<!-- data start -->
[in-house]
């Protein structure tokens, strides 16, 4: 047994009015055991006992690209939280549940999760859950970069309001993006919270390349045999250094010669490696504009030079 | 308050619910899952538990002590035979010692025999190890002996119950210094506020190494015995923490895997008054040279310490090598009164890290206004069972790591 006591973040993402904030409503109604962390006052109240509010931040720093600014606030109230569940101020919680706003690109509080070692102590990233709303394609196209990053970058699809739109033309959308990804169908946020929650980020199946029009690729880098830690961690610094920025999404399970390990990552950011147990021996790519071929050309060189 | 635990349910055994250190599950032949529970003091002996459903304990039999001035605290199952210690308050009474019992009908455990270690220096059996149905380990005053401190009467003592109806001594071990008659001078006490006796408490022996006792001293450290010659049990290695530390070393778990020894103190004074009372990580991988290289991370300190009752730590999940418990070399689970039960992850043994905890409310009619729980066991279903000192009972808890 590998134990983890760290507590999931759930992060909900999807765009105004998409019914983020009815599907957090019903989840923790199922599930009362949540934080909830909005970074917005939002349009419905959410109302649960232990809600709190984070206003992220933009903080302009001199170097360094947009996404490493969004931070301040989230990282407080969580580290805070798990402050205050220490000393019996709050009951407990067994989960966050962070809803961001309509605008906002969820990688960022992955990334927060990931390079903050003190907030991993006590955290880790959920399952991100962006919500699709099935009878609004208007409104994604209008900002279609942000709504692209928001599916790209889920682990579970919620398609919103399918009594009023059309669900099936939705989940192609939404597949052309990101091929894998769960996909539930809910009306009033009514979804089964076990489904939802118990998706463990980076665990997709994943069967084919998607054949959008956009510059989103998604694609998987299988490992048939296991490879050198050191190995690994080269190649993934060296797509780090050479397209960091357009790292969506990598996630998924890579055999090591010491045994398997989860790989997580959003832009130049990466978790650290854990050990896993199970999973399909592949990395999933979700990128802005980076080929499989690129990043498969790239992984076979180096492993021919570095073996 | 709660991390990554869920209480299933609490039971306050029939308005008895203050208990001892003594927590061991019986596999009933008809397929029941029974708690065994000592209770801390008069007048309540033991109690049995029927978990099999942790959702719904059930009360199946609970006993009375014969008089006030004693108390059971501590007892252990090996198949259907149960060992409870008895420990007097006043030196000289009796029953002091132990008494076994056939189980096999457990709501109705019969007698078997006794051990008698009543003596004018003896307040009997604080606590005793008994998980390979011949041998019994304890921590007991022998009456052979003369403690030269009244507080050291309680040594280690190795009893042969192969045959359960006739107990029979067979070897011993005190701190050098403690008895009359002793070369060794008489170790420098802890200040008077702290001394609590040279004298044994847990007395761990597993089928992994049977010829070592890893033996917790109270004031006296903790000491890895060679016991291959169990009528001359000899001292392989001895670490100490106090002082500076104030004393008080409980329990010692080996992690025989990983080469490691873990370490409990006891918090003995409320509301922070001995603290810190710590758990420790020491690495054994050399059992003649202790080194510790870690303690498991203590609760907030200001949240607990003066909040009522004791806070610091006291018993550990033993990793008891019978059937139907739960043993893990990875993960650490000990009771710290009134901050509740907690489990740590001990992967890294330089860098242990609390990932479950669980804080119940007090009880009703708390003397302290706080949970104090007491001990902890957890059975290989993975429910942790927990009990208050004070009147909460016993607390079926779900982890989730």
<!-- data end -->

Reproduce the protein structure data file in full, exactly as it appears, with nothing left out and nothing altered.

[in-house]
């Protein structure tokens, strides 16, 4: 047994009015055991006992690209939280549940999760859950970069309001993006919270390349045999250094010669490696504009030079 | 308050619910899952538990002590035979010692025999190890002996119950210094506020190494015995923490895997008054040279310490090598009164890290206004069972790591 006591973040993402904030409503109604962390006052109240509010931040720093600014606030109230569940101020919680706003690109509080070692102590990233709303394609196209990053970058699809739109033309959308990804169908946020929650980020199946029009690729880098830690961690610094920025999404399970390990990552950011147990021996790519071929050309060189 | 635990349910055994250190599950032949529970003091002996459903304990039999001035605290199952210690308050009474019992009908455990270690220096059996149905380990005053401190009467003592109806001594071990008659001078006490006796408490022996006792001293450290010659049990290695530390070393778990020894103190004074009372990580991988290289991370300190009752730590999940418990070399689970039960992850043994905890409310009619729980066991279903000192009972808890 590998134990983890760290507590999931759930992060909900999807765009105004998409019914983020009815599907957090019903989840923790199922599930009362949540934080909830909005970074917005939002349009419905959410109302649960232990809600709190984070206003992220933009903080302009001199170097360094947009996404490493969004931070301040989230990282407080969580580290805070798990402050205050220490000393019996709050009951407990067994989960966050962070809803961001309509605008906002969820990688960022992955990334927060990931390079903050003190907030991993006590955290880790959920399952991100962006919500699709099935009878609004208007409104994604209008900002279609942000709504692209928001599916790209889920682990579970919620398609919103399918009594009023059309669900099936939705989940192609939404597949052309990101091929894998769960996909539930809910009306009033009514979804089964076990489904939802118990998706463990980076665990997709994943069967084919998607054949959008956009510059989103998604694609998987299988490992048939296991490879050198050191190995690994080269190649993934060296797509780090050479397209960091357009790292969506990598996630998924890579055999090591010491045994398997989860790989997580959003832009130049990466978790650290854990050990896993199970999973399909592949990395999933979700990128802005980076080929499989690129990043498969790239992984076979180096492993021919570095073996 | 709660991390990554869920209480299933609490039971306050029939308005008895203050208990001892003594927590061991019986596999009933008809397929029941029974708690065994000592209770801390008069007048309540033991109690049995029927978990099999942790959702719904059930009360199946609970006993009375014969008089006030004693108390059971501590007892252990090996198949259907149960060992409870008895420990007097006043030196000289009796029953002091132990008494076994056939189980096999457990709501109705019969007698078997006794051990008698009543003596004018003896307040009997604080606590005793008994998980390979011949041998019994304890921590007991022998009456052979003369403690030269009244507080050291309680040594280690190795009893042969192969045959359960006739107990029979067979070897011993005190701190050098403690008895009359002793070369060794008489170790420098802890200040008077702290001394609590040279004298044994847990007395761990597993089928992994049977010829070592890893033996917790109270004031006296903790000491890895060679016991291959169990009528001359000899001292392989001895670490100490106090002082500076104030004393008080409980329990010692080996992690025989990983080469490691873990370490409990006891918090003995409320509301922070001995603290810190710590758990420790020491690495054994050399059992003649202790080194510790870690303690498991203590609760907030200001949240607990003066909040009522004791806070610091006291018993550990033993990793008891019978059937139907739960043993893990990875993960650490000990009771710290009134901050509740907690489990740590001990992967890294330089860098242990609390990932479950669980804080119940007090009880009703708390003397302290706080949970104090007491001990902890957890059975290989993975429910942790927990009990208050004070009147909460016993607390079926779900982890989730």